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Course Work - if you aren't me then you won't care

branch: master
README
// vim: textwidth=80

Welcome to the third version of the cbp framework.  We believe this is the final
version.  However, if there are features that you require for your branch
predictor that are not yet included, let us (Chris Wilkerson and Jared Stark)
know and we will consider adding them and releasing another version.

Here are some points to remember:
* The framework is NOT foolproof.  You are responsible for making sure you use
  the framework correctly.
* All source code is provided to maximize flexibility.  This means you have
  unfettered access to the bowels of the trace reader and it might be tempting
  to make changes.  Just make sure that for the submission ALL code can be
  submitted as the predictor (predictor.h and predictor.cc).

****************************************
* OVERVIEW OF THE FRAMEWORK
****************************************

The framework contains the following files and directories:
  README            : this file
  Makefile          : makefile for building a cbp submission
  SConstruct        : for building w/ scons instead of make; see comment in file
  main.cc           : the driver
  predictor.h       : the predictor--substitute your predictor here
  predictor.cc      : same as above
  BASELINE          : mispredict rates for the distributed predictor.h
  tread.h           : trace reader; defines branch_record_c & cbp_trace_reader_c
  tread.cc          : same as above
  op_state.h        : defines architectural state (op_state_c)
  op_state.cc       : same as above
  cbp_assert.h      : trace reader implementation details--DO NOT MODIFY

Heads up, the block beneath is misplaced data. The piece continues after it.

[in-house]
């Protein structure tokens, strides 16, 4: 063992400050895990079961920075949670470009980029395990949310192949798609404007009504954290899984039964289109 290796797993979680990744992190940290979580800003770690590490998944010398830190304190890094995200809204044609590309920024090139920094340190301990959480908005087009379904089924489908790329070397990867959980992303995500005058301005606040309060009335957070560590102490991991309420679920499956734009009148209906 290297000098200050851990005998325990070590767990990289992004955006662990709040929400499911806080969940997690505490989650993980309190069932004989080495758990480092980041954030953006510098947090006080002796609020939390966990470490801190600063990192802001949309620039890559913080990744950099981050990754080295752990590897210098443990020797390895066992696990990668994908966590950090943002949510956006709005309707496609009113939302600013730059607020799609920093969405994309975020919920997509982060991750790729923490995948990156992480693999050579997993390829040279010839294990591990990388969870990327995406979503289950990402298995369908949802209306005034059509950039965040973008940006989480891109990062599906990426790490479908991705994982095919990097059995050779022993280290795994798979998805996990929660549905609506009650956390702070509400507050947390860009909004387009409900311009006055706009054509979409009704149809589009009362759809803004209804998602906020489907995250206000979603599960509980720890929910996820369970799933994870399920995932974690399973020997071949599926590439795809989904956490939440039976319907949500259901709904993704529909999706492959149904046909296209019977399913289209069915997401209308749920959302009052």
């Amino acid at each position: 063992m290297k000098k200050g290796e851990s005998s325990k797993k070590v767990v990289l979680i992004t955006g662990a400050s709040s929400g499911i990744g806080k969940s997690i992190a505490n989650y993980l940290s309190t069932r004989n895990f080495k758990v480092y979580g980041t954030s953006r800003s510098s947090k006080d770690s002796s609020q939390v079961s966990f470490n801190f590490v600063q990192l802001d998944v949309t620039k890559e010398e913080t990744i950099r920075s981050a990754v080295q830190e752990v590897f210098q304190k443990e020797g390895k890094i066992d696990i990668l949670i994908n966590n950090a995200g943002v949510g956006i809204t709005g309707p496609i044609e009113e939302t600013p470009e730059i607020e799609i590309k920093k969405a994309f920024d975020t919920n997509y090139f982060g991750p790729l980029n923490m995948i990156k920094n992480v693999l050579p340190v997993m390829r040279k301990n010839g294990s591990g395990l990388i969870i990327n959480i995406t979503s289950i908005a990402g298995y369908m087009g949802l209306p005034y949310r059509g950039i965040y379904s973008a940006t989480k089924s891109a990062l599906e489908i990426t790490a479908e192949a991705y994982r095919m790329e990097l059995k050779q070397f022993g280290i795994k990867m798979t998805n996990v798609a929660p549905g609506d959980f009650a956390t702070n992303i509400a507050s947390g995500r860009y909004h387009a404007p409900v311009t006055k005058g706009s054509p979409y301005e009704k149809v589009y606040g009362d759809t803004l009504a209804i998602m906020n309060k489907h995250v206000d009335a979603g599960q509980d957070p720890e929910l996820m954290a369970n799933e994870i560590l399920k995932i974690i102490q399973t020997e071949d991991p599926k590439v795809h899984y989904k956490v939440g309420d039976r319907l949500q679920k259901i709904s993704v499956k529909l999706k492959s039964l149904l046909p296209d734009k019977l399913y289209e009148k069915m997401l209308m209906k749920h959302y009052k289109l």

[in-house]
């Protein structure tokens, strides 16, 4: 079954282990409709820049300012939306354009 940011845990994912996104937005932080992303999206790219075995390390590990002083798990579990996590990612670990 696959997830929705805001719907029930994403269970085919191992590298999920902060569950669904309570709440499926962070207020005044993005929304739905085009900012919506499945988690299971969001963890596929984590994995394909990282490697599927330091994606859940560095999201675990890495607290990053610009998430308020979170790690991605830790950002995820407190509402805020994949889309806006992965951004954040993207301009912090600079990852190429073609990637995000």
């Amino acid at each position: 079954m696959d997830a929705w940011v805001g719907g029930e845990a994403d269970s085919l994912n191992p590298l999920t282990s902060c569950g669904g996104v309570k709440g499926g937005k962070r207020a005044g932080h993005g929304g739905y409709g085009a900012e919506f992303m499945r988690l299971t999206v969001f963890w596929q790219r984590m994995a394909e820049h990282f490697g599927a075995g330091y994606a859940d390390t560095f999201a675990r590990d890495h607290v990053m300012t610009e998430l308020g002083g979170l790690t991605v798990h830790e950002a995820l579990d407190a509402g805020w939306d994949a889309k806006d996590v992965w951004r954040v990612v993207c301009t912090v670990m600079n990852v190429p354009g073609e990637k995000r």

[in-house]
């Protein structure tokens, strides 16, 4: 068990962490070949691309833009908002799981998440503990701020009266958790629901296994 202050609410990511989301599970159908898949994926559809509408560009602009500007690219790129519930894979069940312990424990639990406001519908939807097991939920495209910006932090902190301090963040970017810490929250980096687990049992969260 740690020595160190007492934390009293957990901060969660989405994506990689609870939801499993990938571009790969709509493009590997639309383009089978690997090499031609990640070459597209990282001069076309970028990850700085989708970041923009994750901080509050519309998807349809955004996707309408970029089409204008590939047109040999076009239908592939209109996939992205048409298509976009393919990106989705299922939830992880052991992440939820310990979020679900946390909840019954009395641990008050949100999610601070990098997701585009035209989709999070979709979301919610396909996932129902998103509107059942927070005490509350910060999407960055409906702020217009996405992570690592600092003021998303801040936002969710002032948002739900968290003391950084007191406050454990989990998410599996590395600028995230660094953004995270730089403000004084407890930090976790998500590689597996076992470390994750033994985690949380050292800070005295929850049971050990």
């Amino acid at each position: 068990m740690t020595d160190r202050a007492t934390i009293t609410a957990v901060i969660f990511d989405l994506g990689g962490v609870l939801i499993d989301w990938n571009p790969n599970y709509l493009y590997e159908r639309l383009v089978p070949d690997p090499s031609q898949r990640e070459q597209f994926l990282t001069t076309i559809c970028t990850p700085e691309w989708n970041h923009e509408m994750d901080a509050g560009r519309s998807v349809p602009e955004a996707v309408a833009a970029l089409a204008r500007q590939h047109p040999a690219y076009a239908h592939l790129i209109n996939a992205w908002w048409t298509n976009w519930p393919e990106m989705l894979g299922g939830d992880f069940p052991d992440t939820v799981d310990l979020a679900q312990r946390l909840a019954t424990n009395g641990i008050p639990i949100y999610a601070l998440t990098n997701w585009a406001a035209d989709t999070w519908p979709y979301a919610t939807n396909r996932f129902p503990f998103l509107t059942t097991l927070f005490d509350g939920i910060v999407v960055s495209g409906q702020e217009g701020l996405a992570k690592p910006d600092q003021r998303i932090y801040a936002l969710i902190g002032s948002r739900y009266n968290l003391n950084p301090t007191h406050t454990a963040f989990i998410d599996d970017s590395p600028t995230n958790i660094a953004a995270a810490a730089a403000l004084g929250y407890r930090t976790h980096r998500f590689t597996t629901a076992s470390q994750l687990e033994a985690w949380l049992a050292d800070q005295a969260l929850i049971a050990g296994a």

cbp_fatal.h       : trace reader implementation details--DO NOT MODIFY
  cbp_inst.h        : trace reader implementation details--DO NOT MODIFY
  cbp_inst.cc       : trace reader implementation details--DO NOT MODIFY
  cond_pred.h       : trace reader implementation details--DO NOT MODIFY
  finite_stack.h    : trace reader implementation details--DO NOT MODIFY
  indirect_pred.h   : trace reader implementation details--DO NOT MODIFY
  stride_pred.h     : trace reader implementation details--DO NOT MODIFY
  value_cache.h     : trace reader implementation details--DO NOT MODIFY
  gen_report.pl     : script for generating a report of the mispredict rates
  traces/           : directory containing the traces
    without-values/ : traces without data values and memory addresses 
    with-values/    : traces with data values and memory addresses
      
****************************************
* CREATING A SUBMISSION
****************************************

For your submission, you may will need to include your own predictor.h/
predictor.cc, and may need to change the Makefile (or SConstruct file, if you
decide to use SCons).  You should not need to change any other parts of the